Barret Jackman retired this week with a career high in points of just 27.
That was a decade ago.
He won a Calder Trophy in 2002-03, but after that he didn’t get votes for a single award. The job of a stay-at-home defender is often a thankless one, after all. One supposes he was thanked with some $33 million in salary earned over his NHL career, but no major awards after the Calder and a World Championship appearance (he won gold in 2007) were all he really had.
And hey, that’s not nothing. There were times that Jackman was a decent player, earlier in his career. As he pushed into his mid-30s that wasn’t always the case, which is true of most guys who are still in the league at that age. But the thing Jackman probably represents most is the long, slow decline of the stay-at-home defender as a mainstay in the NHL.
Over nearly 900 games he scored just 29 goals, and ended with a career average of 0.21 points per game. Scoring wasn’t really what he was asked to do, but on the rare occasions he did score, it would typically be enough to get Pierre McGuire to say, “That’s the kind of skill he showed when he was nearly a point-a-game player for Regina in the WHL.”
Since the New NHL started in 2005-06, there have been 66 defensemen who played at least 200 games and scored between 0.2 and 0.25 points per game. If you have a look at the list you’ll see that most of the guys pretty much fit into the category of what you’d consider “stay-at-home” D. And while it’s a narrow window of scoring, it filters out some guys like Ron Hainsey, who remain somewhat useful as more two-way defenders but whose usage and production has dropped off in recent years.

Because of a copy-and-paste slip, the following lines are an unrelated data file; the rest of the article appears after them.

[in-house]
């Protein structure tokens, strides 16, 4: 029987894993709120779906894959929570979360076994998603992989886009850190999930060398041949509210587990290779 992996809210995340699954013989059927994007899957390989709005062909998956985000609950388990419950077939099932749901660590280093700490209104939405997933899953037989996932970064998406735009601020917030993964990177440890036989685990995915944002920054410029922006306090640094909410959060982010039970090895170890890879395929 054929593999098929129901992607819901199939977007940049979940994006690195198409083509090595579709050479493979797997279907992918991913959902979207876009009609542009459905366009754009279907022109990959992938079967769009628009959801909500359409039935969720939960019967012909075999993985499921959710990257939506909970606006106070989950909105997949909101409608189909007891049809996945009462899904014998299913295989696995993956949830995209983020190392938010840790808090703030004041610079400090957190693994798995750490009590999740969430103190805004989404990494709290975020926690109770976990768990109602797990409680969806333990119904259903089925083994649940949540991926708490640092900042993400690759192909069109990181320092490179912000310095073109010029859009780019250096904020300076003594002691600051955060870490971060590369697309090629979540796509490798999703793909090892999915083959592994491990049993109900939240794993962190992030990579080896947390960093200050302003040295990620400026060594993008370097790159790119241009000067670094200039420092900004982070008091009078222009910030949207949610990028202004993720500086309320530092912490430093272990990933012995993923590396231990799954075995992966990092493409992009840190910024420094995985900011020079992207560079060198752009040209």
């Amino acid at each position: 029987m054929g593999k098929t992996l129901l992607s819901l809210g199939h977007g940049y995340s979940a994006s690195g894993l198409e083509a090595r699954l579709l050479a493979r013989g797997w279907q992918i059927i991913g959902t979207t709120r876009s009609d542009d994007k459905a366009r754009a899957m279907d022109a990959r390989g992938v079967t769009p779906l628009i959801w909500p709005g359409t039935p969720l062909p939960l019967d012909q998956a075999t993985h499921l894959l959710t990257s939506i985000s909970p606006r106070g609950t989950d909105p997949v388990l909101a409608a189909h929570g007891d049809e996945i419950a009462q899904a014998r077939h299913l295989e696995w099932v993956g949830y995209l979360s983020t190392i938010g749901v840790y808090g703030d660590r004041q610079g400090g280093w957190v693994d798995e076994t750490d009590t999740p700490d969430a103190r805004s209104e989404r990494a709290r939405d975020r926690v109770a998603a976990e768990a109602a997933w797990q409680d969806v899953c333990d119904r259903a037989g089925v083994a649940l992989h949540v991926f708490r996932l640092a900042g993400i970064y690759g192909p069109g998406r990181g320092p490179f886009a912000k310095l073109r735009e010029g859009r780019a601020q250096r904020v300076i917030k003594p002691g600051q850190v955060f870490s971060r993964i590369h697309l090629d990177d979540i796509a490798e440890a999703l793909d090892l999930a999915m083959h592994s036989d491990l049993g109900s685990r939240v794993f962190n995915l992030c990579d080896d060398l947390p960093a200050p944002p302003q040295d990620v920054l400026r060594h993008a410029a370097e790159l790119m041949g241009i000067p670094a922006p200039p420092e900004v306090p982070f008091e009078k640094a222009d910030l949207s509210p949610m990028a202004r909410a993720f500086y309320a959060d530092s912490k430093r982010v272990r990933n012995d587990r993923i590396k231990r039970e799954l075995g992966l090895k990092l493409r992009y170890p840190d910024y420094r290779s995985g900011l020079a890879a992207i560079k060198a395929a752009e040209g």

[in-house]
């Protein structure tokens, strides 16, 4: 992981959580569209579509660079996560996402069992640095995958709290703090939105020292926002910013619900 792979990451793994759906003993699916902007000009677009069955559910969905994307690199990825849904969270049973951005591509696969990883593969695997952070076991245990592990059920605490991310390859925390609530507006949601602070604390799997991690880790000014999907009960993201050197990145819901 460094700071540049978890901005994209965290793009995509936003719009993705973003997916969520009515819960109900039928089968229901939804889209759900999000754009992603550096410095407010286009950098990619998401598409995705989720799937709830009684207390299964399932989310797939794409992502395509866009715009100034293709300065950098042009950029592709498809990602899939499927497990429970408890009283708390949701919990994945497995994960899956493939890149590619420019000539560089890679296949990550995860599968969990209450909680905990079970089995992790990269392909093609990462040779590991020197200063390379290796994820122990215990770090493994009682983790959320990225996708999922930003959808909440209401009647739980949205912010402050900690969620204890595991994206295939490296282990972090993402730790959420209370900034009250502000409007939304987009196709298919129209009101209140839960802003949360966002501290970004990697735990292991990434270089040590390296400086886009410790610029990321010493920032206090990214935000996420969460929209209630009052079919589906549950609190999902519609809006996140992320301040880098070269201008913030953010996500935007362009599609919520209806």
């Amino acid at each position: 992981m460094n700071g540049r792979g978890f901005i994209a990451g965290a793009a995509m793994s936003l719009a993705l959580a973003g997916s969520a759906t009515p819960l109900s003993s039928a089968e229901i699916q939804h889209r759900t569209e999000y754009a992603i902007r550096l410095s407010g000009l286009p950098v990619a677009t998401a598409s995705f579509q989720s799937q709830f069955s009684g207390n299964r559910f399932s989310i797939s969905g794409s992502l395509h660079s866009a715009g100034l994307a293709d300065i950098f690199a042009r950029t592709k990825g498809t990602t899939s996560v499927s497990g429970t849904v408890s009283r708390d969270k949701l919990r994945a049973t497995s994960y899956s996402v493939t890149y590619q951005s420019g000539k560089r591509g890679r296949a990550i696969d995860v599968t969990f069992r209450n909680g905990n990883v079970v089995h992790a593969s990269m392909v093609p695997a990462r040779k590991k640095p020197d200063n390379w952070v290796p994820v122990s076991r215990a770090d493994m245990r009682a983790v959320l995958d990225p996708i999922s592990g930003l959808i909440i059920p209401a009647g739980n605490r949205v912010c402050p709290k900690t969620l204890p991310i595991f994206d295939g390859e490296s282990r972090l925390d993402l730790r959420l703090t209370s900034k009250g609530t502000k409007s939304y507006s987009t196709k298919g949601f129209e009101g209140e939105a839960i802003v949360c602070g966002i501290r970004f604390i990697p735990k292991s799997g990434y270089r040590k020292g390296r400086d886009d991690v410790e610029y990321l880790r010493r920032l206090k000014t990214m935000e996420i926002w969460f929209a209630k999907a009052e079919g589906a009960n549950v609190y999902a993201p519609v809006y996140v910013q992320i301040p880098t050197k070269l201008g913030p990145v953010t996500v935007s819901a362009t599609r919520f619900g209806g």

Nearly half of the players on the list were still in the league at the end of last season, but one cannot imagine too many of them will continue to find long-term gainful employment. Zbynek Michalek, whose calling card was blocking shots for a million years in the mid-2000s, has one year left on his current contract. But he’s almost 34 and not very useful any more, so one imagines this is his swan song season.
Brooks Orpik is on the list, and so is Marc Staal. So is Jonathan Ericsson. Dan Girardi. Matt Hunwick. Chris Butler. Luca Sbisa. Ian Cole. Matt Bartkowski. Kevin Klein. These are guys we pretty much all recognize as not being particularly good. Guys who, were it not for contracts they locked in already, probably wouldn’t have a lot of success in getting new ones. What are their prospects for long-term employment, really? And more to the point, what are the prospects for players like them going forward? The league is getting younger, and more specifically it’s getting faster.
There are some guys on this list who clearly have some skill they bring to the table. Johnny Oduya, Niklas Hjalmarsson, Karl Alzner, Justin Braun and David Schlemko are all guys who can play effectively to various extents, depending upon how they’re used. They’re used as shutdown guys at various points in the lineup, but you’d never mistake one of them for a first-pairing defenseman. The only one in the neighborhood is Hjalmarsson, but he’s a unicorn.